Welcome to my series on every PHP keyword and its usage. Today’s item: __halt_compiler().

It looks like a function, but it’s actually a language construct. I’ve never used it, and I expect that most PHP developers won’t either.

Its primary purpose seems to be for mixing PHP code with other file types (such as zipped installation data), which may help if you’re trying to create a single-file install.

In most cases, it would be more effective to package multiple files up into a Phar archive, rather than attempting to combine code and data into a single PHP file.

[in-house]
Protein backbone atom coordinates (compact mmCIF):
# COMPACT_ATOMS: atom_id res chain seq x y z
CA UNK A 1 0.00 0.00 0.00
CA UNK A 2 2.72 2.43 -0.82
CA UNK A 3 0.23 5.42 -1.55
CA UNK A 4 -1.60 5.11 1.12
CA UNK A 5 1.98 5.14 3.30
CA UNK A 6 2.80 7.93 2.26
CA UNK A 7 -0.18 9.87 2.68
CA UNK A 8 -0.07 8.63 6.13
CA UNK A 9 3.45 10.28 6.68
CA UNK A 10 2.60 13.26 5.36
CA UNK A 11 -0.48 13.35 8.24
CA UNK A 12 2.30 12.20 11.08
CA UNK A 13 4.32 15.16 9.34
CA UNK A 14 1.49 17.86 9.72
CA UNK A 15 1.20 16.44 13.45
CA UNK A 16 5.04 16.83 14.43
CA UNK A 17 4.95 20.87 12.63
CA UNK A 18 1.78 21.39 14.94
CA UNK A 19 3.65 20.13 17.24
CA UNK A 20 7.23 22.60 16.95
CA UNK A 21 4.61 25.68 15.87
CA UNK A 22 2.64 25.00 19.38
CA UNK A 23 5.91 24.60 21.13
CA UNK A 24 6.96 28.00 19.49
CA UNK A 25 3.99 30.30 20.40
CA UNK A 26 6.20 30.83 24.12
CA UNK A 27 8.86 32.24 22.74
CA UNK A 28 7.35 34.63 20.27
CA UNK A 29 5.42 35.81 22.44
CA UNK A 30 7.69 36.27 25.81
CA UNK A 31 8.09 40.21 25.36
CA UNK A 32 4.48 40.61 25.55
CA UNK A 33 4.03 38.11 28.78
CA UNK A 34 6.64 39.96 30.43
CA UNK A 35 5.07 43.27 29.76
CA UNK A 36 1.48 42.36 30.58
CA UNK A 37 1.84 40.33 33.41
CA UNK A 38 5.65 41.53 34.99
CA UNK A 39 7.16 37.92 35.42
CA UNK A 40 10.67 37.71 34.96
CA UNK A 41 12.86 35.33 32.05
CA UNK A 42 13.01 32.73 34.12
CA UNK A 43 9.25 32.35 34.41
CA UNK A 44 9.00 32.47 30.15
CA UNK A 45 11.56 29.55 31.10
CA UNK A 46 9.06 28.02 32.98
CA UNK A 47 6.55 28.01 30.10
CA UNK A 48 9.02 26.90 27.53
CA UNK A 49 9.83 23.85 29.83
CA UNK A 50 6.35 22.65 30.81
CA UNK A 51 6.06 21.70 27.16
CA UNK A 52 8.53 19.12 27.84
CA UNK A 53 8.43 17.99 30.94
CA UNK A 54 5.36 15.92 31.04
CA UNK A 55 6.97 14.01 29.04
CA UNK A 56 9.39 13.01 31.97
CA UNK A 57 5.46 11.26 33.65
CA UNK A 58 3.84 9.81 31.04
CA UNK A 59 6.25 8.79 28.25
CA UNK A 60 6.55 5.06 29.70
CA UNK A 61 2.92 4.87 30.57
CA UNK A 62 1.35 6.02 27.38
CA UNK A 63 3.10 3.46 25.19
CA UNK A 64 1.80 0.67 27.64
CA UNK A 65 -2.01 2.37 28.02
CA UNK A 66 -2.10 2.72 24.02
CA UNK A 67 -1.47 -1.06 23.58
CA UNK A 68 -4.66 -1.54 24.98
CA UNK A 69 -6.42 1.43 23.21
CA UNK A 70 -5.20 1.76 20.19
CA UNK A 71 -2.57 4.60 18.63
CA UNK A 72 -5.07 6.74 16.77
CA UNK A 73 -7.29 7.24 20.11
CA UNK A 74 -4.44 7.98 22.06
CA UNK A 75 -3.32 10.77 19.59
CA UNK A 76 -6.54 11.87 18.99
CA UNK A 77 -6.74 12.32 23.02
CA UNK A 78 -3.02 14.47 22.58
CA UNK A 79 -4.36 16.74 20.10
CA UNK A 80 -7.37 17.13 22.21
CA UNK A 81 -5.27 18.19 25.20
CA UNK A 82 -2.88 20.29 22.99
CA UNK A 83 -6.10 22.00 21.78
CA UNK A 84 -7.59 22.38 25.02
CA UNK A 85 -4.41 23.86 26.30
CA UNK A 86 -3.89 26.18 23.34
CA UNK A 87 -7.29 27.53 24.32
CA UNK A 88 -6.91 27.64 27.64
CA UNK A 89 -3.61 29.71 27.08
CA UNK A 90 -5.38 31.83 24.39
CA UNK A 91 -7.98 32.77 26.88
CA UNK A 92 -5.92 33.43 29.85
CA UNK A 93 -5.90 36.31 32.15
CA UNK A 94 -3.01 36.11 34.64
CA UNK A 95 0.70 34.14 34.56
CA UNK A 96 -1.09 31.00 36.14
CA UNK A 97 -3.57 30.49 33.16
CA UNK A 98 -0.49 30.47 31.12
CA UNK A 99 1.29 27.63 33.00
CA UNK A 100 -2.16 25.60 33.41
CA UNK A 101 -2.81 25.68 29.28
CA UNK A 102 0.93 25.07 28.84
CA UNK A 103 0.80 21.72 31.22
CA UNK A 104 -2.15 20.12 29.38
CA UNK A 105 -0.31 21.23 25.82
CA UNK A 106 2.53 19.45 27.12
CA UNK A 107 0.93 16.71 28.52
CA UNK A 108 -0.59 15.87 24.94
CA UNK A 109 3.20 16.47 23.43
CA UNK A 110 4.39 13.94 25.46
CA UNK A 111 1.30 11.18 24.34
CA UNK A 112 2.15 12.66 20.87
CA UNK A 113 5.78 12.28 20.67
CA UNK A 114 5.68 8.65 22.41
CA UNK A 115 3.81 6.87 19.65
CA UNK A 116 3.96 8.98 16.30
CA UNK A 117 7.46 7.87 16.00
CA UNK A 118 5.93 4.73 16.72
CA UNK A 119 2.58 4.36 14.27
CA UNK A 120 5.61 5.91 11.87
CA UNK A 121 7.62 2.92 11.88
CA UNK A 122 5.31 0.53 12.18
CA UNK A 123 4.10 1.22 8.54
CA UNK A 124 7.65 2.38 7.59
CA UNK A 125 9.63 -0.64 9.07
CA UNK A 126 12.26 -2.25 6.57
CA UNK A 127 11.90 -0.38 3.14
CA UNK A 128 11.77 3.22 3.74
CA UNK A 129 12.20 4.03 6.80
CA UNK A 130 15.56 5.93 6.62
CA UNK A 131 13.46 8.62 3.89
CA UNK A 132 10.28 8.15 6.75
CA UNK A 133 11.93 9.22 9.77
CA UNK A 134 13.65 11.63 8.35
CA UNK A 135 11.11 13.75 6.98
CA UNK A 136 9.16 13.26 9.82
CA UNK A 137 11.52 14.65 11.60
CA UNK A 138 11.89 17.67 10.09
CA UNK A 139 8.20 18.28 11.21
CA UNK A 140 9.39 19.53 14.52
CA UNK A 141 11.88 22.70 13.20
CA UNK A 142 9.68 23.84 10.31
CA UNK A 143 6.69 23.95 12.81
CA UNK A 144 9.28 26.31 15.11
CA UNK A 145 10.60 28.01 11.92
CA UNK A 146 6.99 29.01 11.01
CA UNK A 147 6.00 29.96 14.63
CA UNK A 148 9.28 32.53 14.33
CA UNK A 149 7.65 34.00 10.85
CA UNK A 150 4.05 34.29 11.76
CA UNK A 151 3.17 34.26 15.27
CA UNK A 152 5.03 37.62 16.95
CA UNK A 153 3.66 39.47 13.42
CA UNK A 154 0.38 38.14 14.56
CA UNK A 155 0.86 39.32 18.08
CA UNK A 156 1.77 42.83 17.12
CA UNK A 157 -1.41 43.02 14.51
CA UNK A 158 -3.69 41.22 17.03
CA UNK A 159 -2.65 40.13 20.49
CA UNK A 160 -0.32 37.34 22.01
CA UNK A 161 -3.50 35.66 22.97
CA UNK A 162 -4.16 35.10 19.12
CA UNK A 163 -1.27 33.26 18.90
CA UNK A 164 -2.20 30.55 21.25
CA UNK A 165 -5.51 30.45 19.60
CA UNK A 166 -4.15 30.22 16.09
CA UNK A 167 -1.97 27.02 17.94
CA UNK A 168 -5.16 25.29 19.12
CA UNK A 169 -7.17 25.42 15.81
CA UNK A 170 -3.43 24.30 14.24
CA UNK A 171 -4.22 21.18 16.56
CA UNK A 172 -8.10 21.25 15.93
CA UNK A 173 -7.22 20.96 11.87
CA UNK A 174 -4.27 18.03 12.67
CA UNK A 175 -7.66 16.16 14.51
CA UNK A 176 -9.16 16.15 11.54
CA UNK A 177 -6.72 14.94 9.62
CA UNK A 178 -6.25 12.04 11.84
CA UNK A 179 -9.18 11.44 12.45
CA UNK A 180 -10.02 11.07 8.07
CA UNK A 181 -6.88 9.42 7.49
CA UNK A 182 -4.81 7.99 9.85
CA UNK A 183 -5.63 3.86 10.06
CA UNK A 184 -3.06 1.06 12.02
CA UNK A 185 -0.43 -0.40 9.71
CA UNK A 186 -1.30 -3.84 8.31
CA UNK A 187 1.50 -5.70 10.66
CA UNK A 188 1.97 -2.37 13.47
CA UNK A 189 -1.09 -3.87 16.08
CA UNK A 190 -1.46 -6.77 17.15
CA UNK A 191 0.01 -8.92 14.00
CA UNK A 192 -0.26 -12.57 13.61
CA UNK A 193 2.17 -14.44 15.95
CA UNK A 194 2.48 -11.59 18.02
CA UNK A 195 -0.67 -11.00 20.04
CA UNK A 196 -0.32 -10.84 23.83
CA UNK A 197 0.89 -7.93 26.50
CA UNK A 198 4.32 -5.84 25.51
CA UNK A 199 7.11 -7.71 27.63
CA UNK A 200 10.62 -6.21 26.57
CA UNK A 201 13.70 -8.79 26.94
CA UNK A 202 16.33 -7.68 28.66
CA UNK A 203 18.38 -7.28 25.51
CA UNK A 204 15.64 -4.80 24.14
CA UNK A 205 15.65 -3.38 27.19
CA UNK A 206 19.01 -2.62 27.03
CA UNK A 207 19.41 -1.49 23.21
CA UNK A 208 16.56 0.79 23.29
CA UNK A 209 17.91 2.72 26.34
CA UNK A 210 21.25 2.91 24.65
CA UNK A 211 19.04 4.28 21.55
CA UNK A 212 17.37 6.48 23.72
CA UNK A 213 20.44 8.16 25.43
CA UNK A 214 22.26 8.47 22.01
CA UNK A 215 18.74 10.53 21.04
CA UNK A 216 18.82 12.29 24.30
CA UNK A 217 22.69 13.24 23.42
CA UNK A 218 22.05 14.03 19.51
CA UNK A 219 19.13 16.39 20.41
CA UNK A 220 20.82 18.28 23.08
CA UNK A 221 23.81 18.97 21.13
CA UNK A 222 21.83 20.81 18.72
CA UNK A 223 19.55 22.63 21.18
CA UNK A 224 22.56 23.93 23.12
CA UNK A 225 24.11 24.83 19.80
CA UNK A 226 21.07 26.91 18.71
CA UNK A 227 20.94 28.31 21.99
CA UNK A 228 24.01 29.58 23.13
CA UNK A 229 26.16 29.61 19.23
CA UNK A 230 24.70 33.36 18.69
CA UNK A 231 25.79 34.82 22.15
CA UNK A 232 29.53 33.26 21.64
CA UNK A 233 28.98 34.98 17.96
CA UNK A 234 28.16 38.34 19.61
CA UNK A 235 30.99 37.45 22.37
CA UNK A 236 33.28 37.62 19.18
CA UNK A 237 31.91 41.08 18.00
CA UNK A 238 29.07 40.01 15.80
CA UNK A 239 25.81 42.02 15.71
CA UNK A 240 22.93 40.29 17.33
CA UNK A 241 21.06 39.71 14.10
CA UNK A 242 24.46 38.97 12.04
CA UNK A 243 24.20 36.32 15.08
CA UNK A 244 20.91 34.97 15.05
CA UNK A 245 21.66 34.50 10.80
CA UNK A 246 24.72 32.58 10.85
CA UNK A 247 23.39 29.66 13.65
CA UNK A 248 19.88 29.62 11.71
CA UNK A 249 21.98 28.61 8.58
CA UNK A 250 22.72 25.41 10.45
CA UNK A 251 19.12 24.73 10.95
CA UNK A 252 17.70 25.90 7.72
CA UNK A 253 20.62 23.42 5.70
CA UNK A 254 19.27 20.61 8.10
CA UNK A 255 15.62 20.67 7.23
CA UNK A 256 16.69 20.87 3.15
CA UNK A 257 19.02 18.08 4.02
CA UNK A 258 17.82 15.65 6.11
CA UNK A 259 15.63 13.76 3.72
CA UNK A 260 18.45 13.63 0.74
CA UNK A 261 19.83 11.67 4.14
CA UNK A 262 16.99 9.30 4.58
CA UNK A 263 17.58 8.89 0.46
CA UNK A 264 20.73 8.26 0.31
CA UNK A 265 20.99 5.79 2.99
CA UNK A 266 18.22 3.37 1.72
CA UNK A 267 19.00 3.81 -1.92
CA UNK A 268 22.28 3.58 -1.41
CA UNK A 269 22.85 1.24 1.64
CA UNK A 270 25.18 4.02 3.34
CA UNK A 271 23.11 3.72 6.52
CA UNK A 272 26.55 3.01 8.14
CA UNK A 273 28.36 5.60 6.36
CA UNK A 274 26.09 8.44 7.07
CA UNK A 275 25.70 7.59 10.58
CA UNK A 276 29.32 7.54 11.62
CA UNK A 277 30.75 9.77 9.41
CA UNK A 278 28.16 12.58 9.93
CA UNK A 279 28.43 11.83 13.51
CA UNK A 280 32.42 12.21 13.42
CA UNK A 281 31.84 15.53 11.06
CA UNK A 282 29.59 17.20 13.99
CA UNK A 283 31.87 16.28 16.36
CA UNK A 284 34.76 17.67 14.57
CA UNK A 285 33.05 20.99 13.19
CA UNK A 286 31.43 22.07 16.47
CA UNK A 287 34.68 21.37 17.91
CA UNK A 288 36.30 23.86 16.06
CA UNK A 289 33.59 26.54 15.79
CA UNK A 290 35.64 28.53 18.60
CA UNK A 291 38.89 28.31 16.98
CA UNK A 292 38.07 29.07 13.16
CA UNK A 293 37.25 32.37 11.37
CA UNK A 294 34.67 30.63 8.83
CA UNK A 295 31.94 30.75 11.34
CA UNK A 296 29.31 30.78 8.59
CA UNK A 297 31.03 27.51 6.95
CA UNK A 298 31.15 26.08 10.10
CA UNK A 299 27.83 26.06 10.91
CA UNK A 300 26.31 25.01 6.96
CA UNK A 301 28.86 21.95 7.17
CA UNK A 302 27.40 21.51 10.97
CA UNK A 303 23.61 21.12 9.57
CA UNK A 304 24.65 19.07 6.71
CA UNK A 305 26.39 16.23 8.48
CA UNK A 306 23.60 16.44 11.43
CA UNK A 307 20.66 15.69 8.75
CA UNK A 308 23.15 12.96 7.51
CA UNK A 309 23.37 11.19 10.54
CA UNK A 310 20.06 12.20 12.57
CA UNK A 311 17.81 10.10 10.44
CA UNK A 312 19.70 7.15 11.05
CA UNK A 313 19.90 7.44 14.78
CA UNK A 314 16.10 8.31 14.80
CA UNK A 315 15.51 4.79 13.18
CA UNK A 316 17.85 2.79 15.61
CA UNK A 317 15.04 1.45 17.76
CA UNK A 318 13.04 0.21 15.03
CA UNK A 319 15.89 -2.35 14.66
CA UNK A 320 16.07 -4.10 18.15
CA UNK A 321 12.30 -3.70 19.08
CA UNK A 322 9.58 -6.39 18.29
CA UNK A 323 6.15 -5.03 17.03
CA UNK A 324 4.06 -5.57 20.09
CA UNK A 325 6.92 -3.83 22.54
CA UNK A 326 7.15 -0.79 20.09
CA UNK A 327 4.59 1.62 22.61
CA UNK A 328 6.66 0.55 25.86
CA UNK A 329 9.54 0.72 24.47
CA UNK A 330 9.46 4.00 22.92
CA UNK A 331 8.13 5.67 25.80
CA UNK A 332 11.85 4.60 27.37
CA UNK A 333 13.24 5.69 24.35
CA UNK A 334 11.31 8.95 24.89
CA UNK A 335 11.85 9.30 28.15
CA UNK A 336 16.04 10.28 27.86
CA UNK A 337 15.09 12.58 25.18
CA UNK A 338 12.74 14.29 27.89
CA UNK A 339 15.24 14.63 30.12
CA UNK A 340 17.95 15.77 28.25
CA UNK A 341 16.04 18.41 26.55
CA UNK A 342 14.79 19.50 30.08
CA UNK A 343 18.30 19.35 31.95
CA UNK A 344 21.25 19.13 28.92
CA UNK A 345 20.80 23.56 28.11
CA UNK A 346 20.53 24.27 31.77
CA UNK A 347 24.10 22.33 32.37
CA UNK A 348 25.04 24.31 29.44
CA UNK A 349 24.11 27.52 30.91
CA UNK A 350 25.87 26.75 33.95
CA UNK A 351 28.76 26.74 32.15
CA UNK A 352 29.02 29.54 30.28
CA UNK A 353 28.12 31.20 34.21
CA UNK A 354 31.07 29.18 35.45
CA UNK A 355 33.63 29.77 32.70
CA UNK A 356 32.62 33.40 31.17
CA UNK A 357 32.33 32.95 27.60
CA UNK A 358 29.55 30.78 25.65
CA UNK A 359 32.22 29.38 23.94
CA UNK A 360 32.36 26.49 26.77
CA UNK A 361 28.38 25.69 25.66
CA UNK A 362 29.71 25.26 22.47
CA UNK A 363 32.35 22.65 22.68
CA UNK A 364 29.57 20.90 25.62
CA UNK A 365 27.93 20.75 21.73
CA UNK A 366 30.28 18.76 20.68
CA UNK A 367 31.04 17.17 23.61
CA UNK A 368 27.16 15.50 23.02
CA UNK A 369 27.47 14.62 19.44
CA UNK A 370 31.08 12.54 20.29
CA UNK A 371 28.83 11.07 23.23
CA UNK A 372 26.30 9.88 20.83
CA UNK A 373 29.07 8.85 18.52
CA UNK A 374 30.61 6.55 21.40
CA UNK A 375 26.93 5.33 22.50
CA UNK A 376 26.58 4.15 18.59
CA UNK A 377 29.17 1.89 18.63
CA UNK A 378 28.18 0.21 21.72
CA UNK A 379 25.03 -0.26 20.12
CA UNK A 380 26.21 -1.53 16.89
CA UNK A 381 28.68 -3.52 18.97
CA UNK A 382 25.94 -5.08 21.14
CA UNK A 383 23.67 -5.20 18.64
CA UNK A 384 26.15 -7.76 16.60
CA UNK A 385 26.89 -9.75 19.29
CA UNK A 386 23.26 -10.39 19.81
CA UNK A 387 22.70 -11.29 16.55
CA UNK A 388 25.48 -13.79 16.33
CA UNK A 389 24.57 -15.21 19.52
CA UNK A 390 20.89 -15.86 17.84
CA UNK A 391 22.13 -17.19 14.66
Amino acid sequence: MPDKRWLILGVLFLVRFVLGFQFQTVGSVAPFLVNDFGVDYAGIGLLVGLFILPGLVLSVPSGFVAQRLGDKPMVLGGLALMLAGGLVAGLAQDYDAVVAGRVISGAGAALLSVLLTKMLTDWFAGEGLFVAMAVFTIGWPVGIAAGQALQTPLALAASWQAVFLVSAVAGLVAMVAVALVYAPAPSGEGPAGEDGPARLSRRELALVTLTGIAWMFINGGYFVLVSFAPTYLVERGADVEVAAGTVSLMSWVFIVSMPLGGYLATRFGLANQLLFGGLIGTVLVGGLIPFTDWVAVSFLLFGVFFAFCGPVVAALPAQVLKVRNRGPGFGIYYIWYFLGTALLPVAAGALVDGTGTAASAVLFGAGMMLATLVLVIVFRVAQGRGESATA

Usage

Note: Since this isn’t something I’ve used before, I’m taking the example straight from the PHP docs.

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<?php
// open this file
$fp = fopen(__FILE__, 'r');

// seek file pointer to data
fseek($fp, __COMPILER_HALT_OFFSET__);

// and output it
var_dump(stream_get_contents($fp));

// the end of the script execution
__halt_compiler();

Installation data goes here. Nothing past this point will cause a syntax error in the PHP script.

As you can see, extra data is just dropped right at the end. The example also uses the __COMPILER_HALT_OFFSET__ magic constant, which will get the position of the first byte after the compiler has been halted, allowing you to easily separate the data from the PHP code.